NEWMAC awards 25 Emerson athletes spots on Academic All-Conference teams


Beacon Archive

The athletics department’s partnership with PlaySiight will improve quality of streams and film for all sports including the production at the Bobbi Brown and Steven Plofker Gym.

By Joey DuBois, Deputy Sports Editor

The New England Men’s and Women’s Athletic Conference Academic All-Conference Team for each fall sport was full of Emerson Lions, as 25 student-athletes were recognized for their achievements in the classroom earlier this month.

Emerson was represented by four members of the women’s volleyball team, eight members of the women’s soccer team, nine members of the men’s soccer team, and four members of the women’s cross country team. Each student-athlete was chosen for earning a minimum GPA of 3.5, being at least a second-year athlete at Emerson, and playing on their respective team for the whole semester.

Senior women’s volleyball outside hitter Grace Tepper knew she was going to be asked to be more than just a volleyball player when she came to Emerson. At Emerson, the idea of a “student-athlete” is emphasized from the recruiting process until graduation.

“Emerson is an expensive school, so I wanted a good academic program, to be able to afford it, and to play some good volleyball,” Tepper said in a phone interview. 

As a Division III school, Emerson is unable to offer athletic scholarships, nor does it have much leeway in getting students through the admissions process solely on an athletic basis. Academics are the key aspect of getting any student-athlete into the college, Athletic Director Patricia Nicol said.

“I feel Division III and Emerson, we really epitomize and value the term ‘student-athlete,’” Nicol said in a phone interview. “We recruit student-athletes that are going to be successful academically as well as athletically.”

The college is also well-known outside of athletics for its focused curriculum, as it has been ranked as the No. 3 best communications college in the country and the No. 5 best film college in the country by College Gazette. According to head men’s soccer coach Bryan Harkin, most students attend Emerson for a specific major or program that is offered, which can potentially lead to missing out on some student-athletes. However, Harkin also sees the other side of that coin.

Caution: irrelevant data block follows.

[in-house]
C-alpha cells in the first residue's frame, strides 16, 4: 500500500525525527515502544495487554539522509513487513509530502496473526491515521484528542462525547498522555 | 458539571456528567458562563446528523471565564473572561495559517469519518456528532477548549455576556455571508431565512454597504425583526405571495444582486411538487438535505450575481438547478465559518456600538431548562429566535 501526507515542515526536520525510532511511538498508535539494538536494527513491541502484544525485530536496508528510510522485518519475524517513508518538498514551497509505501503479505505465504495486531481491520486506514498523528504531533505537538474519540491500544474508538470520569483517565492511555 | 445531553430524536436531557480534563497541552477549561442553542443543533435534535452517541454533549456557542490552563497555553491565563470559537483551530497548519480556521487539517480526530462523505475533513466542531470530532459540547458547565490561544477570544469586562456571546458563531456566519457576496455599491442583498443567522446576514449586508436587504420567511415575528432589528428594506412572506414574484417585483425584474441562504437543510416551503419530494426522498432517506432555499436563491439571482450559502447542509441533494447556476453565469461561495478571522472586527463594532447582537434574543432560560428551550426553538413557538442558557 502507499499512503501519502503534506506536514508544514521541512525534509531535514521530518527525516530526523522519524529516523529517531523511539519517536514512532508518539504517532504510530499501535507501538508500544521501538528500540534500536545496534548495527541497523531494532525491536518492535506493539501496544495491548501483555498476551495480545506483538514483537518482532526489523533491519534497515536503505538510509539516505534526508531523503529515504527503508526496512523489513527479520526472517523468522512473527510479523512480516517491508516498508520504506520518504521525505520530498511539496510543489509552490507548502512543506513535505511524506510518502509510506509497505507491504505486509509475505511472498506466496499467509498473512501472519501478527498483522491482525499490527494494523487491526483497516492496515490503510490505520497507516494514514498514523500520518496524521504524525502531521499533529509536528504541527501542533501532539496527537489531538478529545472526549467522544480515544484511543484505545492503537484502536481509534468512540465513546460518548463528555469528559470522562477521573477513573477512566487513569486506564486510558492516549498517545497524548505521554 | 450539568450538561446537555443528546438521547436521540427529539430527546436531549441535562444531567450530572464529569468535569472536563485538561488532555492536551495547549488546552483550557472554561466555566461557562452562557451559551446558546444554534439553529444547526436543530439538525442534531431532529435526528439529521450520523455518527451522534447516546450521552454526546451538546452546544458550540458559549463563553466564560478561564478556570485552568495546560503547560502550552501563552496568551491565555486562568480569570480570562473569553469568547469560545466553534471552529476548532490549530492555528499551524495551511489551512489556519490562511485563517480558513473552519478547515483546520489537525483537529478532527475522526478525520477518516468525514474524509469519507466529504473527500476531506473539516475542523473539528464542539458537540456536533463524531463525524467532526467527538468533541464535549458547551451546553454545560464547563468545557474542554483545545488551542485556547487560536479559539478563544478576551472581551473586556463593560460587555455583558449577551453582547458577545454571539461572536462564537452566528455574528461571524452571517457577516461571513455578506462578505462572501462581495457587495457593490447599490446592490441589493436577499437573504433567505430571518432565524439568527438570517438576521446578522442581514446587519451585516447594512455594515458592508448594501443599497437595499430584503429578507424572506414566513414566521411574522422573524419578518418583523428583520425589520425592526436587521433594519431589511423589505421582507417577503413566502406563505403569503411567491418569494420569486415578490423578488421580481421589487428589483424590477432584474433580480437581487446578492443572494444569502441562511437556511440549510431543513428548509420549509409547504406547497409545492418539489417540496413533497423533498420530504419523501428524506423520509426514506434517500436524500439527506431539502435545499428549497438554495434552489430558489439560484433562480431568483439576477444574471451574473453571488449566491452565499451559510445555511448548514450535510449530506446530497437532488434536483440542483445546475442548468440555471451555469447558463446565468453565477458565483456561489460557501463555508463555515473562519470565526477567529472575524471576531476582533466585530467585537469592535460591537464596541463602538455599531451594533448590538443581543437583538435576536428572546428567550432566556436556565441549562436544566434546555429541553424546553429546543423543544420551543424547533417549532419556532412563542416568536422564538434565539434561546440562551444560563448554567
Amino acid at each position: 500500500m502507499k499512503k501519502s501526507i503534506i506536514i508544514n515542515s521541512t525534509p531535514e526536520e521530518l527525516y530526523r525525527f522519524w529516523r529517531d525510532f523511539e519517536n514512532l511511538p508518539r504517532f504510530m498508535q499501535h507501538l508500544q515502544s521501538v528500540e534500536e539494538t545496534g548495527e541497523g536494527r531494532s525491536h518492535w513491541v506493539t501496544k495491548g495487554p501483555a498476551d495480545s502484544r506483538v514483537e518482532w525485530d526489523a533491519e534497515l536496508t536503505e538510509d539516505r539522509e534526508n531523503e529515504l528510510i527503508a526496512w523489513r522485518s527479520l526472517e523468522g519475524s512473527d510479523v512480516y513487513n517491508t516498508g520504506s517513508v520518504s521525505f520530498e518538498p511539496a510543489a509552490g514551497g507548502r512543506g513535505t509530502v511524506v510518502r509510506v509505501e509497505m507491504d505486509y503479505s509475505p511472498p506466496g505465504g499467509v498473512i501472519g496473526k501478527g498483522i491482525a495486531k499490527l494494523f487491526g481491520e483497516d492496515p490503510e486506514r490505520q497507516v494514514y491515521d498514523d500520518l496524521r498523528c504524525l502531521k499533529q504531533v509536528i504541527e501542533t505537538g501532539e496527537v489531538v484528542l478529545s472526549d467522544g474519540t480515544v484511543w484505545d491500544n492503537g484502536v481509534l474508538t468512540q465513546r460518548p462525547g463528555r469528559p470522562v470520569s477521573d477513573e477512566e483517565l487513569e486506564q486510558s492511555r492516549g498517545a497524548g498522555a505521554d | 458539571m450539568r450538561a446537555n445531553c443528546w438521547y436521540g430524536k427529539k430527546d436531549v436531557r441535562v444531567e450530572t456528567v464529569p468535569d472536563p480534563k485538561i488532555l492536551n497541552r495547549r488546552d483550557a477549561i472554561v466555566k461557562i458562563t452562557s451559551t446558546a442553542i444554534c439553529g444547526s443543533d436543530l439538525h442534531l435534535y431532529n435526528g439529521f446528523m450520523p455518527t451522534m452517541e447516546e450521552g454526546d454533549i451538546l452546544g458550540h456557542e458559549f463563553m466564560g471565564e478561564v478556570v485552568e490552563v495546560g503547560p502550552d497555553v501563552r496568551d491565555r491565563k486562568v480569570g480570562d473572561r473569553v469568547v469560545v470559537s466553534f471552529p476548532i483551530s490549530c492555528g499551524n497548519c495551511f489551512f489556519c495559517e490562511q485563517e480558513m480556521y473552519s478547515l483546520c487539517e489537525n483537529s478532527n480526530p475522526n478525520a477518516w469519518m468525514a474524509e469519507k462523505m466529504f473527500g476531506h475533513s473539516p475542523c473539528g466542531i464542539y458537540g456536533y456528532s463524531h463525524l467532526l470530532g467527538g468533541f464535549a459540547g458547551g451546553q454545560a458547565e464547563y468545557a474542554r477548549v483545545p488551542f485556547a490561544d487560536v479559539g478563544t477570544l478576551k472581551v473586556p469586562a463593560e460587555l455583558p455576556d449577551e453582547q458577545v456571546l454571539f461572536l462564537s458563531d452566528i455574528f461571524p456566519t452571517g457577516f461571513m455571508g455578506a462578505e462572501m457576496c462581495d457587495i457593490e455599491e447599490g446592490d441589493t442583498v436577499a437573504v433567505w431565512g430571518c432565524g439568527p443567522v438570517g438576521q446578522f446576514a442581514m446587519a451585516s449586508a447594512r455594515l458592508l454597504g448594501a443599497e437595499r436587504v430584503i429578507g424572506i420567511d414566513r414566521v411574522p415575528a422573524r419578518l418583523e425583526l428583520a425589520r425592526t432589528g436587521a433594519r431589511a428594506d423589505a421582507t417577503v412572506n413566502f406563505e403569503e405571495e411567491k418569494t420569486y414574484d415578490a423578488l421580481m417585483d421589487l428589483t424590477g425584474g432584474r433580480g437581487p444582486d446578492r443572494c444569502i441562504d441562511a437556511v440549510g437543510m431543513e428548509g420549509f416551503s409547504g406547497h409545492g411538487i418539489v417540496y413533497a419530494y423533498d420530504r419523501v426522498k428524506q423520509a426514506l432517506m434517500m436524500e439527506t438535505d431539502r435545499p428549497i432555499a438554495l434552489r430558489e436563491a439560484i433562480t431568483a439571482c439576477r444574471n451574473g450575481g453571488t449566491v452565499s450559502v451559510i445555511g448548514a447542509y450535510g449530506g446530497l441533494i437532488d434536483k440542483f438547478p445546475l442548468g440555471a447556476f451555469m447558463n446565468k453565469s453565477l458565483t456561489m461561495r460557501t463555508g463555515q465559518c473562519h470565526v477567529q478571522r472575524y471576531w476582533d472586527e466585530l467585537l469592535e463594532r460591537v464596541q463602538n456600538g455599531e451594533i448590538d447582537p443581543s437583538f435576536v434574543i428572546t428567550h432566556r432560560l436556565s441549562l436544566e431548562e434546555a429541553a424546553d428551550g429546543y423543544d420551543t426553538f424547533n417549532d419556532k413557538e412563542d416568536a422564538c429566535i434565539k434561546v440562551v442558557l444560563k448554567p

“The type of school Emerson is, they gotta want exactly what we have,” Harkin said in a phone interview. “So what I find is because we’re so niche, the type of student that we attract to Emerson really wants to be here, and they really want to do the type of degree that Emerson offers.”

Head men’s and women’s volleyball coach Ben Read echoed the importance of academics when recruiting.

“If you’re a good student, admissions is going to want you, and you’re more likely to get an academic scholarship,” Read said in a phone interview. “We all know that Emerson doesn’t exactly give the best financial aid, so earning an academic scholarship kind of helps fill the void of what people need.”

The attention coaches and administrators place on academics is not lost on the student-athletes. Sophomore women’s soccer and lacrosse player Hannah Beck explained that coaches are more than willing to help athletes if they need academic help during the season.

“They are very understanding and understand that academics come first at Emerson,” Beck said in a phone interview. “They make it really easy to value your academics.”

Sophomore men’s soccer defender Aidan Ferguson said student-athletes have faced trying times this year along with the rest of the Emerson community, dealing with the uncertainty of practices and when they will be able to resume normal competition. Ferguson said he is proud of his teammates for succeeding academically while dealing with other distractions.

“It just shows we have a group of hard working guys who are going to be persistent, even during COVID,” Ferguson said in a phone interview.

While Nicol is proud of seeing so many athletes recognized for their academic achievements, she said she is not necessarily surprised.

“The skill set they acquire as student-athletes, they’re very good with time management, very good at prioritizing their tasks, and our coaches understand that and support that,” Nicol said. “It’s a team effort. The faculty is wonderful, student support is wonderful. We’re just very proud because I know how much the athletes have on their plate, and they really come through.”

Head men’s and women’s cross country coach Brandon Fox said he appreciates the dedication his athletes display day in and day out, both when they’re running and in the classroom. 

“It really is no surprise at all,” Fox said in a phone interview. “This group of girls, in particular, they go above and beyond what’s asked of them. It’s not uncommon for them to be talking about what they’re working on outside of practice and running. I’m a lucky coach to be able to have them on the team.”